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Google finds that web users log in with compromised credentials

People continue to use passwords that have been breached. Google has proposed a protocol, which could warn them if their credentials have been stolen

A study based on measuring Google Chrome users has estimated that 1.5% of web site logins are vulnerable because user credentials have been breached.

The Protecting accounts from credential stuffing with password breach alerting study from Google found that many people are using compromised login credentials. The study used data collected from 670,000 users from around the world who installed an extension to the Chrome browser, which checked whether their login details had been compromised.

“Anonymous telemetry reported by our extension reveals that users reused breached credentials on more than 746,000 distinct domains. The risk of hijacking was highest for video streaming and adult sites, where between 3.6% and 6.3% of logins relied on breached credentials,” the report’s authors, Jennifer Pullman, Kurt Thomas, and Elie Bursztein,warned.

The Chrome plug-in reported that popular sites with 10,000-plus logins experienced far less occurrences of users logging in with breached credentials than sites with few logins. The researchers said: “We believe this gap in security results from larger security investments on the part of popular domains towards proactively resetting passwords and helping users avoid ‘weak’ passwords.”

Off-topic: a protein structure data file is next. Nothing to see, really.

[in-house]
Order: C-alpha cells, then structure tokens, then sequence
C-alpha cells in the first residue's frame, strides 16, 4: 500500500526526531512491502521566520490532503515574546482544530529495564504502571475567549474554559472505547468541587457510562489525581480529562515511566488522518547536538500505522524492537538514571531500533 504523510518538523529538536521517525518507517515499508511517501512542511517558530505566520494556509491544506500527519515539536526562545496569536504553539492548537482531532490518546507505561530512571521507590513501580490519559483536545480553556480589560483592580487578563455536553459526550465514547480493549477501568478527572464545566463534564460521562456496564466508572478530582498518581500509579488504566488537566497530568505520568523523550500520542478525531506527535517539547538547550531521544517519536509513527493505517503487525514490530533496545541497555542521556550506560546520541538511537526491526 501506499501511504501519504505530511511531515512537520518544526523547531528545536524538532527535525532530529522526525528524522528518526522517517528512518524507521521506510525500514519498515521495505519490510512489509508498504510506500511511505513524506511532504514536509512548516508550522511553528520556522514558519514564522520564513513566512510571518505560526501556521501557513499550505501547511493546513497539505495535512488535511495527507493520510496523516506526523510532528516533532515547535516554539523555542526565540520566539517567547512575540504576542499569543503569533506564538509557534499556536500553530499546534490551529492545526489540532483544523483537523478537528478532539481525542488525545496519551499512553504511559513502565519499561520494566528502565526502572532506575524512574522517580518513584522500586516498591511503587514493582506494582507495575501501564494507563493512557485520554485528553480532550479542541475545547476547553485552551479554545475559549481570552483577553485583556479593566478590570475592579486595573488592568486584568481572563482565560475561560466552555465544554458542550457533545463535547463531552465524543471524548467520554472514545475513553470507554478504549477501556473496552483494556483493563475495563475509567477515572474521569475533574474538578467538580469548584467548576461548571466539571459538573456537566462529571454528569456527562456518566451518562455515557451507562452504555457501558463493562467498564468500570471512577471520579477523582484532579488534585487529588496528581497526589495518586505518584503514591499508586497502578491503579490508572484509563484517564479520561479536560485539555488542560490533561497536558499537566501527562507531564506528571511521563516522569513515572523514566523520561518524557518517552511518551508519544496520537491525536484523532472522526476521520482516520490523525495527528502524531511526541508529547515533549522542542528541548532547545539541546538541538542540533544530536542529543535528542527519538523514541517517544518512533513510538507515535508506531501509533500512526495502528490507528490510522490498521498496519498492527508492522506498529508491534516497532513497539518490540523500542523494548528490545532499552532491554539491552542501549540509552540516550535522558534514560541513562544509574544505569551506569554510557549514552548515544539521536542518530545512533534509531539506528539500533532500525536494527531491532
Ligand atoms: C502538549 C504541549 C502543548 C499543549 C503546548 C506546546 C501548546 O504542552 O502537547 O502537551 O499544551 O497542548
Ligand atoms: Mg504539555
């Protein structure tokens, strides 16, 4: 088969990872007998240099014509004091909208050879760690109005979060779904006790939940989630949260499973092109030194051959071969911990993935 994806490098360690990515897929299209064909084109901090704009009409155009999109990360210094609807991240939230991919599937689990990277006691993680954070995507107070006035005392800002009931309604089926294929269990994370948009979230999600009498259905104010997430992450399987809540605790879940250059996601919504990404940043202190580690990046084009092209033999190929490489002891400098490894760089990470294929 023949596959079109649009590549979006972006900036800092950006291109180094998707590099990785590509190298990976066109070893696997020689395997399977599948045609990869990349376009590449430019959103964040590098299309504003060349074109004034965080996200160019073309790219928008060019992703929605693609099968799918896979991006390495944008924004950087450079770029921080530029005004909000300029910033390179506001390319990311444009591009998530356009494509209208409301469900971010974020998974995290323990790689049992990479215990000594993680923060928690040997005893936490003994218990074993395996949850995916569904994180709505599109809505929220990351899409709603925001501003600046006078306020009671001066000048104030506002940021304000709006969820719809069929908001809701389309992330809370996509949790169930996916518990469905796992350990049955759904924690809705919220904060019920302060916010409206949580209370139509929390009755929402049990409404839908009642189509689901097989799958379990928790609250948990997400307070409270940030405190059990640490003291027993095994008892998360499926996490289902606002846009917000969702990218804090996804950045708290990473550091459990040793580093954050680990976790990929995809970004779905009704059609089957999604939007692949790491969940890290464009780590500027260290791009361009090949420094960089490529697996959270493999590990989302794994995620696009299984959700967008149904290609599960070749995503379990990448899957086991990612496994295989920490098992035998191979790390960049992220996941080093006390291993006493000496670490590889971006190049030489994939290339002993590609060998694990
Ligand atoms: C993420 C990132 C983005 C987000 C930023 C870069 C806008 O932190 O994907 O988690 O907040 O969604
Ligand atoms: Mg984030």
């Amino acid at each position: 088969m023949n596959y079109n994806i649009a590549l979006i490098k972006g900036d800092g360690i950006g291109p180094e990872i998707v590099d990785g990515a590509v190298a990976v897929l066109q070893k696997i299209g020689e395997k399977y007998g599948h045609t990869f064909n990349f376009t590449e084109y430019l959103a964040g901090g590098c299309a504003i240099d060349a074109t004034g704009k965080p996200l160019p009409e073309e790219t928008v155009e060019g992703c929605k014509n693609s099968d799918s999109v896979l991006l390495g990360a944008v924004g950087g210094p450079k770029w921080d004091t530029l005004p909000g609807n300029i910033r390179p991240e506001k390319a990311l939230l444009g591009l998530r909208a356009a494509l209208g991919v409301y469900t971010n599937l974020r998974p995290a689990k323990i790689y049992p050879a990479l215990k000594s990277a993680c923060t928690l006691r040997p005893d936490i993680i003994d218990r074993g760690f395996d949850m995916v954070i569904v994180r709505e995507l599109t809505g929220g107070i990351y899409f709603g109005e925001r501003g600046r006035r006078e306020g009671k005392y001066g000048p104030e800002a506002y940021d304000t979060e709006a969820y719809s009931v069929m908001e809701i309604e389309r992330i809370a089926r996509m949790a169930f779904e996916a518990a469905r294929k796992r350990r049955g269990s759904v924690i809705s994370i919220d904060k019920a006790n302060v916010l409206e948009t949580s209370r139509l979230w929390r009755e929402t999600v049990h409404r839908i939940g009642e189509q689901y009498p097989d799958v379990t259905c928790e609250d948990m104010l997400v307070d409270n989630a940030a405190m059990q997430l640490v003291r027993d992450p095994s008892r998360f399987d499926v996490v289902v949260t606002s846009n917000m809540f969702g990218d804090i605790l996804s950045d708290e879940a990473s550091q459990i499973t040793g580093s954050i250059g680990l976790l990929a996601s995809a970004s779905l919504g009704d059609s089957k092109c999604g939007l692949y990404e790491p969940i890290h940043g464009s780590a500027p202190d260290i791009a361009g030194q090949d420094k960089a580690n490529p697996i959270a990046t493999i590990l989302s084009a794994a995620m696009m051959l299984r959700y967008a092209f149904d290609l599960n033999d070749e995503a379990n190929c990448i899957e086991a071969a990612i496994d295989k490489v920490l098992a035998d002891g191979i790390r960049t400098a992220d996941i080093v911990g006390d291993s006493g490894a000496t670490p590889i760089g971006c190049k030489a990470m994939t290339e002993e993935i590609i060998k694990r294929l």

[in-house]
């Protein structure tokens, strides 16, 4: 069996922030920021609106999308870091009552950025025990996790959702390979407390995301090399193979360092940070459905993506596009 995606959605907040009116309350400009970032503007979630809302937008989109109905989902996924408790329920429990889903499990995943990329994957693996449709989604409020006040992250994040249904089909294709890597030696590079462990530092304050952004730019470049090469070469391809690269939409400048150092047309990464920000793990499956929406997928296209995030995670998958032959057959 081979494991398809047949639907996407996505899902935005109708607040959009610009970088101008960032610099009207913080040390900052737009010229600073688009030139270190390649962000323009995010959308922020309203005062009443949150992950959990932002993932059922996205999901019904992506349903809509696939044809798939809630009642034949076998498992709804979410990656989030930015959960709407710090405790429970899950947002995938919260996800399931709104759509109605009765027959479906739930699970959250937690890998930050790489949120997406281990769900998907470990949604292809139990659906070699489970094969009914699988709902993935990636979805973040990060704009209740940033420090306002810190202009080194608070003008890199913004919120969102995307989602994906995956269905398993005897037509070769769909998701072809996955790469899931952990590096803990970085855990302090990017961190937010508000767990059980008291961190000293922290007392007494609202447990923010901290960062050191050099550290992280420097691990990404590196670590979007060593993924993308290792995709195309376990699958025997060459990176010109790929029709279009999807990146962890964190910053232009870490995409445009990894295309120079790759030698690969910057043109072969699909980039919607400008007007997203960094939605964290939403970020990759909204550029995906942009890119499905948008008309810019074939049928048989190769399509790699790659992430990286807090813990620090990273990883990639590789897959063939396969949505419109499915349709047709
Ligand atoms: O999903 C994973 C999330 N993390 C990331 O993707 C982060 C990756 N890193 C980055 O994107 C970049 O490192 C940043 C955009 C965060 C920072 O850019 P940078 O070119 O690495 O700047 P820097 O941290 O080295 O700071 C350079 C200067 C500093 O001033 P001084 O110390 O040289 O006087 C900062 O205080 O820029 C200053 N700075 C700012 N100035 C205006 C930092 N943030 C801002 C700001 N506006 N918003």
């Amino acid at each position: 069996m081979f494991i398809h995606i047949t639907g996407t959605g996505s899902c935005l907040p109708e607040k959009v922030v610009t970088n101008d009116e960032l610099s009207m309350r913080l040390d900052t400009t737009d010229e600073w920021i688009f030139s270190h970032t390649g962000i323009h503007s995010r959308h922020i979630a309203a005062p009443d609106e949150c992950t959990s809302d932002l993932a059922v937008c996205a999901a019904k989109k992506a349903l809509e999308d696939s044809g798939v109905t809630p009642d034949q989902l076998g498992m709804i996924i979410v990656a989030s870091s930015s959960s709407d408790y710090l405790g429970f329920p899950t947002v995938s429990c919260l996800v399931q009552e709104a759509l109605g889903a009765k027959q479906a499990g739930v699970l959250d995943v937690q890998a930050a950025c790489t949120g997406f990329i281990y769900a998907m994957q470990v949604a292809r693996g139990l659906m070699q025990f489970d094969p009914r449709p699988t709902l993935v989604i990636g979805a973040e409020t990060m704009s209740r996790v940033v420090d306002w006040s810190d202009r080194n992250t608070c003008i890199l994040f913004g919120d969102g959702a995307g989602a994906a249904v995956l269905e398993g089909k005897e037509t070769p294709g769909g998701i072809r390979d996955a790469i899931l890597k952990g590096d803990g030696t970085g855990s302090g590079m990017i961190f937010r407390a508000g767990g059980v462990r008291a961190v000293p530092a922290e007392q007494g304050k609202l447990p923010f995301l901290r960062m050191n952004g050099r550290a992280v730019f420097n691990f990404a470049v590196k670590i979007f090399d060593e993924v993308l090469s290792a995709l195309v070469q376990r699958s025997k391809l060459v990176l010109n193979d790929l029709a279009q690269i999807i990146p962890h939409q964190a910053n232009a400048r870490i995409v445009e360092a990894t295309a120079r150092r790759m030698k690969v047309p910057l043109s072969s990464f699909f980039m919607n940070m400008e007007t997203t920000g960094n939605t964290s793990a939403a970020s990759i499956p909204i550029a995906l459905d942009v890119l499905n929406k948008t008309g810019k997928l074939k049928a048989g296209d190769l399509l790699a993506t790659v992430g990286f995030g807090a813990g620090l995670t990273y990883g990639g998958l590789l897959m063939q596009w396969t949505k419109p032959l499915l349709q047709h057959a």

In the study, Google noted that people generally using simple text-based password, which often can be easily broken. In the report, Google proposes a privacy preserving protocol that allows a client to query whether their login credentials were exposed in a breach, without revealing the information queried. The service Google developed to support its browser plug-in ran on the Google Cloud.

“Based on our query volume per user, operating our service for an estimated 500,000 users would cost $85,500 a year. Caching the status of negative breach verdicts would substantially reduce expenses. Our goal in documenting these details is to provide other members of the community a benchmark for the costs of any improved privacy scheme,” the report’s authors stated.

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